Admittedly, Corey Hawkins forgot all about the Tony Award nominations, which were announced the morning of Tuesday, May 2. He was, after all, at the 2017 Metropolitan Museum of Art Costume Institute benefit honoring Rei Kawakubo of Comme des Garçons and the “art of the in-between” just the night before. “As you can imagine, the morning was a little rough,” admits Hawkins, who, after his breakout role as Dr. Dre in Straight Outta Compton, played the lead role on Fox’s highly anticipated 24 spinoff, 24: Legacy, and is the star of the Broadway revival of Six Degrees of Separation.
Wearing a navy blue Todd Snyder tuxedo at the celebrity-filled fashion event co-hosted by Katy Perry and Pharrell Williams, Hawkins was, in some ways, very much living out the dream of Paul, a con man who upends the lives of a wealthy Manhattan couple (played by Allison Janney and John Benjamin Hickey) and yearns for a place in a world out of his reach in John Guare’s Pulitzer Prize-nominated play. The role -- originated by Courtney B. Vance on Broadway and famously played by Will Smith in the 1993 film -- earned Hawkins his first-ever Tony nomination for Best Performance by a Leading Actor in a Play, putting him up against the likes of acting veterans Chris Cooper and Kevin Kline.
While at the Met Gala, where fellow celebrities notoriously let their guard down behind closed doors, people were wishing Hawkins good luck as he joked that he’d try not to be hungover for the following evening’s scheduled performance, not realizing they meant the nominations. The next day, shortly after 11 a.m., he realized his name had been announced earlier that morning and “freaked out.”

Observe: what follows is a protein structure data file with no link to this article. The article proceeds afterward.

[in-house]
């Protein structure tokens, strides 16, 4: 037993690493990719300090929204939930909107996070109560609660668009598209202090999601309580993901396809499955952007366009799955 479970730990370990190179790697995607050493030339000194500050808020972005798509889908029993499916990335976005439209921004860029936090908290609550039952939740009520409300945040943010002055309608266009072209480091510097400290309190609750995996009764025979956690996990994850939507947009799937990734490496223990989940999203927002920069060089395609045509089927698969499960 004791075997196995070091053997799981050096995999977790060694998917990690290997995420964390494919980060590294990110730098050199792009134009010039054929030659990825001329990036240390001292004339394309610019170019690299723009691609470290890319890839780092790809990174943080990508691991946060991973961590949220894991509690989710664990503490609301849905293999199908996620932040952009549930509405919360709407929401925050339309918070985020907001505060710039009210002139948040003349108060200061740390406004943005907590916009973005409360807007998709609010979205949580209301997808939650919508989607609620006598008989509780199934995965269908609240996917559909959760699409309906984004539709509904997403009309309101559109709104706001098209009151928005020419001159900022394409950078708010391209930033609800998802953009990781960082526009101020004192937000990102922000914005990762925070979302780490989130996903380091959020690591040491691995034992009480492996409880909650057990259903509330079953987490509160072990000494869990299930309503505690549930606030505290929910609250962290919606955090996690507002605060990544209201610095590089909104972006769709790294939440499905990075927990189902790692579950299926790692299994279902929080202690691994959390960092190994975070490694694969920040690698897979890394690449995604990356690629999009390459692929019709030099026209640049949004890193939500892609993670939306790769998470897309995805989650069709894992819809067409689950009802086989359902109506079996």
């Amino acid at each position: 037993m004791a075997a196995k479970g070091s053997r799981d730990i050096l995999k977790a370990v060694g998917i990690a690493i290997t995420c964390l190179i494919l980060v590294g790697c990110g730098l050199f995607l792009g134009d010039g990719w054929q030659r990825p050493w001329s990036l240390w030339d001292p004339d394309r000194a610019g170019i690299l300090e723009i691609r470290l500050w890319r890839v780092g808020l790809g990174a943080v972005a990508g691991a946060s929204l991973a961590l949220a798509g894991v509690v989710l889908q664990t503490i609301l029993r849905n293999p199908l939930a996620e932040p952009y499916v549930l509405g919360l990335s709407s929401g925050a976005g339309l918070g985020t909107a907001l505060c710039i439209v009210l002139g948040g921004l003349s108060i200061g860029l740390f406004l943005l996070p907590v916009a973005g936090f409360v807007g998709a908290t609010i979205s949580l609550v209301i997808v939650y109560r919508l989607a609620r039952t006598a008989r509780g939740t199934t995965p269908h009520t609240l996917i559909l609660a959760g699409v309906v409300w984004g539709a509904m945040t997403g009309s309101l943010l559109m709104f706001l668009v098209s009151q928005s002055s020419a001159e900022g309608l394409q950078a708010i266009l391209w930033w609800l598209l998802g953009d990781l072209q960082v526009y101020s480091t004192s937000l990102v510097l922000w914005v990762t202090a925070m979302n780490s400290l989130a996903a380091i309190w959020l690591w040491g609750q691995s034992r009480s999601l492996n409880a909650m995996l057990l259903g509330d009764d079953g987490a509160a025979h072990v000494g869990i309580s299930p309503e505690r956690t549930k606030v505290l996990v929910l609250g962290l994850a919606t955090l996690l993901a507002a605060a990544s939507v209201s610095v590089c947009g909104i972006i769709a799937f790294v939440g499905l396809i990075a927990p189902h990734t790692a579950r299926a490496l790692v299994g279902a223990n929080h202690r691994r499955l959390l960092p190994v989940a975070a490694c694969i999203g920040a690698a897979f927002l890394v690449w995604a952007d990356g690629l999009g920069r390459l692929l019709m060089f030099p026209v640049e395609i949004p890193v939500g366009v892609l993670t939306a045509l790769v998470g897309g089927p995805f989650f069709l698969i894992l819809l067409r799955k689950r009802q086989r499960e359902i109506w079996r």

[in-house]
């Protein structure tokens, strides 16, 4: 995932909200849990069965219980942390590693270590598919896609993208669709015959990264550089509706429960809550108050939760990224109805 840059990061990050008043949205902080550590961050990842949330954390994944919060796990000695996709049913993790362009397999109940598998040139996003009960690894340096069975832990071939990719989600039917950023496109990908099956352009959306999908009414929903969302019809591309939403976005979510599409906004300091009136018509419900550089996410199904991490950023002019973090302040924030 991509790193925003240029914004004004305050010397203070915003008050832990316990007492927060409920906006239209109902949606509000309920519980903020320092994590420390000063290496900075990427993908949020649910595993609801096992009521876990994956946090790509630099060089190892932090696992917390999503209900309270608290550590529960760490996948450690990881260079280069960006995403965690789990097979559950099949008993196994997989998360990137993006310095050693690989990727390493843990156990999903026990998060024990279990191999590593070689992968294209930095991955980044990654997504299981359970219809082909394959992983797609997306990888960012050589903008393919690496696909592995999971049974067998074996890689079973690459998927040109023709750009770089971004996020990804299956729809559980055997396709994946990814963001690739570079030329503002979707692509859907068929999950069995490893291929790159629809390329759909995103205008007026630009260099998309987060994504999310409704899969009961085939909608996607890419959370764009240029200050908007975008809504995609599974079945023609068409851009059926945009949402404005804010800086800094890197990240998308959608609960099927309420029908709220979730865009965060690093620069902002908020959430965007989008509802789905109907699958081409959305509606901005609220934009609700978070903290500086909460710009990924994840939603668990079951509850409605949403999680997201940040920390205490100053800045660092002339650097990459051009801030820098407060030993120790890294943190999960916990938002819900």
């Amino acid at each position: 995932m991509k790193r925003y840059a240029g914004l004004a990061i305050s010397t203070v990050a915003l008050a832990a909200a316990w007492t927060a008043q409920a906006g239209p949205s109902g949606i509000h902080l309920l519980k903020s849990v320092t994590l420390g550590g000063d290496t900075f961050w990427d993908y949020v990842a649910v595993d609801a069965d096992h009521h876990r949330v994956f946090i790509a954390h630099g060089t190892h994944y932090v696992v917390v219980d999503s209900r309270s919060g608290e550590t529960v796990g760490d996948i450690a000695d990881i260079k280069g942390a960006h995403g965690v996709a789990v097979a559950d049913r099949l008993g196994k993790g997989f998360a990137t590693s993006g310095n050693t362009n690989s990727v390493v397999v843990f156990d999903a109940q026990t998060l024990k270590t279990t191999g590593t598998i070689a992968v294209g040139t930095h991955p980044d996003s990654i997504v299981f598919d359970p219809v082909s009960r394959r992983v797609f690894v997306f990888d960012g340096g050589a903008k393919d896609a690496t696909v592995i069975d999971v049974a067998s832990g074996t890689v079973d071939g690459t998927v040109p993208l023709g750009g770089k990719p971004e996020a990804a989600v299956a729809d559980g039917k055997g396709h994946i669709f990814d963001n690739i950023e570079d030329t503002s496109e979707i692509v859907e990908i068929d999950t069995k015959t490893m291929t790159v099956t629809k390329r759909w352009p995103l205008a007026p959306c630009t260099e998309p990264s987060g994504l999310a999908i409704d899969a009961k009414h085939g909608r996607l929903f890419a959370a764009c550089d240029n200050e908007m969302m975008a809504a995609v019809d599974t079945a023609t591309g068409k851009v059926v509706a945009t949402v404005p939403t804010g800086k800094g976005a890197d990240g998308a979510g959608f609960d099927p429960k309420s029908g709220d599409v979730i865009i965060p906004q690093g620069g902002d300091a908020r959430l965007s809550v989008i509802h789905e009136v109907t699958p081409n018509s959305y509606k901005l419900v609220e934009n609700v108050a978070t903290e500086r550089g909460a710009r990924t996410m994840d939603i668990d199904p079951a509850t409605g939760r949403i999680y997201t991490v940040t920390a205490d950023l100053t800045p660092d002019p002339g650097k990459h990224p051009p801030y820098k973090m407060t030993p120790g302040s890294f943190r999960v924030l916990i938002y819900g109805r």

“It was surreal,” he says, adding that he’s amazed by Vogue editor-in-chief and host of the Met Gala Anna Wintour’s “genuine appreciation” of the arts community, including everything from fashion to theater. “It was fun to be celebrating each other.”
Having seen the film version of Six Degrees of Separation when he was younger, Hawkins was familiar with the story that explores the existential premise that everyone in the world is connected by six people. But to play Paul, who not only cons art dealer Flan Kittredge and his wife, Ouisa, but several other couples around Manhattan, the actor says, is a fortunate challenge. “Paul is a visionary. His imagination, his intellect, the way he envisions himself in the world … it’s a roller coaster. I get to be a different person in every scene.”
And for the current production, which earned two Tony nominations, including Best Revival of a Play, to happen was no small feat, especially working around Janney’s notoriously busy schedule. The actress, who was busy finishing up the latest season of Mom, also squeezed in the time to play Margot Robbie’s onscreen mother in the upcoming Tonya Harding biopic. Hawkins reveals the cast went to Los Angeles for a short time to rehearse after Janney was done with daily shoots on Mom, forcing him to fly directly from Atlanta, where he’d just wrapped on 24: Legacy.
“That’s what you do when you don’t want any downtime,” Hawkins says, admitting he likes to be busy.